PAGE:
Eberhardt, Lynne A. "Passion and Propriety: Tidewater Marriages in the Colonial Chesapeake." Maryland Historical Magazine 93 (Fall 1998): 324-47.
Eden, Trudy Ann. 'Makes Like, Makes Unlike': Food, Health, and Identity in the Early Chesapeake. Ph.D. diss., Johns Hopkins University, 1999.
Ellis, Carolyn. Fisher Folk: Two Communities on the Chesapeake Bay. Lexington, KY: University Press of Kentucky, 1986.
Annotation / Notes: A sociological case study of two traditional water-economy Chesapeake Bay communities, one in tidewater Virginia and the other on the islands of Maryland, both assigned pseudonyms in social science convention. Ellis contends that these isolated settlements retain distinctive elements of traditional culture, even as they increasingly are drawn into contact with and impacted by outside forces. Based on extensive field research conducted in the 1970s and early 1980s, this study examines family and kin, work, social organization, the role of religion, and mechanisms of social control. Ellis concludes with consideration of the prospects for the future in terms of preservation or change for traditional Chesapeake area communities.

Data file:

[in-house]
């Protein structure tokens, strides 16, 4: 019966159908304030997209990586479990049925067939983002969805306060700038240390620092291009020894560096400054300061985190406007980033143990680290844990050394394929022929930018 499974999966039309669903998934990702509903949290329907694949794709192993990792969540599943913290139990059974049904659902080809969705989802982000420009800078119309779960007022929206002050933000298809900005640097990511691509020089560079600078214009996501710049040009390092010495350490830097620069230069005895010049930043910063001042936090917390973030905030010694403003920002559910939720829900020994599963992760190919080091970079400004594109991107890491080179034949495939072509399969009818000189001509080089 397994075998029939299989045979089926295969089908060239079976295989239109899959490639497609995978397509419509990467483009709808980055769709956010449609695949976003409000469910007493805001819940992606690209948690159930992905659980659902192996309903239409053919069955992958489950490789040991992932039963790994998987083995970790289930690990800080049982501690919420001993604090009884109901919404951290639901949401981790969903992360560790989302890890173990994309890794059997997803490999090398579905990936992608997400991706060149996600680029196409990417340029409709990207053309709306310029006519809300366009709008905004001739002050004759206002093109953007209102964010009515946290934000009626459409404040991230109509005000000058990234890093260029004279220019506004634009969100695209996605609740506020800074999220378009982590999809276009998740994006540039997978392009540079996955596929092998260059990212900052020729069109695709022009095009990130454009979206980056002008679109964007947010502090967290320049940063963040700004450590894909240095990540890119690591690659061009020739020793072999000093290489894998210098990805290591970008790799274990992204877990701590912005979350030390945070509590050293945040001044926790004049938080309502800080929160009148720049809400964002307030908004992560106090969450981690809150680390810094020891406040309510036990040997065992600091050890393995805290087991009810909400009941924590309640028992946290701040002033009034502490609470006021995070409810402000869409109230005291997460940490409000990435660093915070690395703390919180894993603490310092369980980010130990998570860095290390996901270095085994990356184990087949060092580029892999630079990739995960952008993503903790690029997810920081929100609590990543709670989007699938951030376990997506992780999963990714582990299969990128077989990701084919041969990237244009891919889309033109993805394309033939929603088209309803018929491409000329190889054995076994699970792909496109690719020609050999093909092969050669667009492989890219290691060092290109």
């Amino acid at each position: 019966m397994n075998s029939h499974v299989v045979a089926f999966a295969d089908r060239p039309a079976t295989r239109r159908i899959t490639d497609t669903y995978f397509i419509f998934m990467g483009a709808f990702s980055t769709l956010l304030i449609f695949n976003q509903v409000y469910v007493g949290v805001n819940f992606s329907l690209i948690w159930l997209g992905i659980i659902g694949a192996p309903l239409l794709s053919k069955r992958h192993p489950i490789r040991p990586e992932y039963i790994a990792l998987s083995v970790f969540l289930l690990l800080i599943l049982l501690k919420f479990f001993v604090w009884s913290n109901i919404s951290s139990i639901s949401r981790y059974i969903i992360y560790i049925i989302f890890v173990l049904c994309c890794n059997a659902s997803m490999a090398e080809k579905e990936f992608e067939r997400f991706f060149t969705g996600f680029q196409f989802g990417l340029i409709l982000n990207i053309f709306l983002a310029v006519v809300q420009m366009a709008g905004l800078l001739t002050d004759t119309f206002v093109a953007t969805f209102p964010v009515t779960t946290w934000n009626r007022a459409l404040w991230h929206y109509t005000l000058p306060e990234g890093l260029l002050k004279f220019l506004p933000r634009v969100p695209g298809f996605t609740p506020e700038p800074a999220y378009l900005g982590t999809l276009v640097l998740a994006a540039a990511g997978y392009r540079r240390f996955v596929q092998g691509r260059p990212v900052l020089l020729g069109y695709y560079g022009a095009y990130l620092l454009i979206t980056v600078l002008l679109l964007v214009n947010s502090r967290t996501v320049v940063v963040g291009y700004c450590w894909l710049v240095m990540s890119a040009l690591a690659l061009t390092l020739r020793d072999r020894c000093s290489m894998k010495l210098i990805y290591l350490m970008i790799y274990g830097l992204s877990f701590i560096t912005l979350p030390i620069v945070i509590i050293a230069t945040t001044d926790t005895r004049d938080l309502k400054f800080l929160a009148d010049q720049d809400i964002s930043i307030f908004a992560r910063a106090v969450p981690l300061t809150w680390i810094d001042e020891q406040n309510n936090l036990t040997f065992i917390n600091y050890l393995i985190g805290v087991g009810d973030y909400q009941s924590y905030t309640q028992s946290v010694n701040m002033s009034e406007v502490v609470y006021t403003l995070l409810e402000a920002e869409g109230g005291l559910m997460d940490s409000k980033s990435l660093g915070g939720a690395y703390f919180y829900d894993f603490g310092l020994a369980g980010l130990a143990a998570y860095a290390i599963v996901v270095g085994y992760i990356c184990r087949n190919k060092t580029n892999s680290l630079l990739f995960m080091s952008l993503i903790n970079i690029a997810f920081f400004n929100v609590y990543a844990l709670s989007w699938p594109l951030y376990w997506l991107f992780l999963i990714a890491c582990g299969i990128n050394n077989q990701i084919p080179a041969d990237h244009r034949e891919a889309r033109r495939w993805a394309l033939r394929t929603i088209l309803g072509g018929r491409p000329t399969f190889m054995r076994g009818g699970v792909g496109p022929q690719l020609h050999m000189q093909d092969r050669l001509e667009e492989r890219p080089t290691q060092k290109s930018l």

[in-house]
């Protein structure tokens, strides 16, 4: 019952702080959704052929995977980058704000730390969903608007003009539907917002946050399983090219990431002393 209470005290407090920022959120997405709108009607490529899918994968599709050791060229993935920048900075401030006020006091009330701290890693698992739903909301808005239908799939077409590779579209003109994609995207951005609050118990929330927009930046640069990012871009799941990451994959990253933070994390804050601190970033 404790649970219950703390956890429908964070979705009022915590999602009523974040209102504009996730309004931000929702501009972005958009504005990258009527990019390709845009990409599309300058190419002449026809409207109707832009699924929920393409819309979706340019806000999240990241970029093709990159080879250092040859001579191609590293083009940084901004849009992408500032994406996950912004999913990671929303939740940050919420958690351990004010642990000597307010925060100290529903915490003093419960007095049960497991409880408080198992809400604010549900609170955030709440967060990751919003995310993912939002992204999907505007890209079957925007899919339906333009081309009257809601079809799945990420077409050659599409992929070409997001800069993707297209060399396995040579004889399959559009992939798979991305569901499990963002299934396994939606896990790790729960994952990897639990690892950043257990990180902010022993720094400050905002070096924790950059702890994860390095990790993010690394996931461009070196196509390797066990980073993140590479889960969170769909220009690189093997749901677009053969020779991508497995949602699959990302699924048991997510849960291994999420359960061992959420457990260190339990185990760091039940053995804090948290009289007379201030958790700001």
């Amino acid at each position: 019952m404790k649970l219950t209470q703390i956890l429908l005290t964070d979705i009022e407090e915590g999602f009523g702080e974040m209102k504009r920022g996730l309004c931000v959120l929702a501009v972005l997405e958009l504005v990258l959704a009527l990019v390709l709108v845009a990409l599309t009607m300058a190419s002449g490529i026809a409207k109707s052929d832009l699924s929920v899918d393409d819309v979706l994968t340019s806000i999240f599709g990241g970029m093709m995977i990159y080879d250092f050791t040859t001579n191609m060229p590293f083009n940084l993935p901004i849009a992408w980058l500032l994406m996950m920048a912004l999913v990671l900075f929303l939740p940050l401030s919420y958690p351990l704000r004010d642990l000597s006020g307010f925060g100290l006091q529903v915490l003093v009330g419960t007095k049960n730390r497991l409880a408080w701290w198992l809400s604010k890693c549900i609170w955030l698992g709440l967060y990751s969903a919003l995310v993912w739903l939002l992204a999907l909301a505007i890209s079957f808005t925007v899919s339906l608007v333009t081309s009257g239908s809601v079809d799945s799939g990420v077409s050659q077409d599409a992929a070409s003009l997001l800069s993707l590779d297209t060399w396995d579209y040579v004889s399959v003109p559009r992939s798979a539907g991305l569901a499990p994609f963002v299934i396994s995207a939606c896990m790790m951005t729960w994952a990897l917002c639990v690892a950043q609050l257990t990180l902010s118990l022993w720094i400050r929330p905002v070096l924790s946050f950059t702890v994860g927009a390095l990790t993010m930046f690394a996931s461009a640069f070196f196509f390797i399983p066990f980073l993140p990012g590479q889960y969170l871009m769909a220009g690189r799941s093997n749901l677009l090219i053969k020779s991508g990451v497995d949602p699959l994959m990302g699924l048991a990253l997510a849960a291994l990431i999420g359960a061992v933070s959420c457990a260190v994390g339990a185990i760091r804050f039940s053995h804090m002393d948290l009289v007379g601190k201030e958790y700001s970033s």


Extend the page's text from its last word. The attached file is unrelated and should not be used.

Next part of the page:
Ernst, Joseph A., and H. Roy. Merrens. "'Camden's Turrets Pierce the Skies!': the Urban Process in the Southern Colonies During the Eighteenth Century." William and Mary Quarterly 30 (1973): 549-574.
Annotation / Notes: The authors advance the case that the conventional view that Southern colonies were devoid of urbanization derives from a confusion of form and function, as well as size and significance. The article presents case studies of Camden, South Carolina, and Cross Creek, North Carolina, as well as examples from Virginia and Maryland, to demonstrate that towns often played an important urban function in the economy of the Southern colonies, though their examples are hardly convincing in contradicting the prevailing interpretation.
Estes, Natalie Schilling. The Linguistic and Socio-linguistic Status of /AY/ in Outer Banks English. Ph.D. diss., University of North Carolina at Chapel Hill, 1996.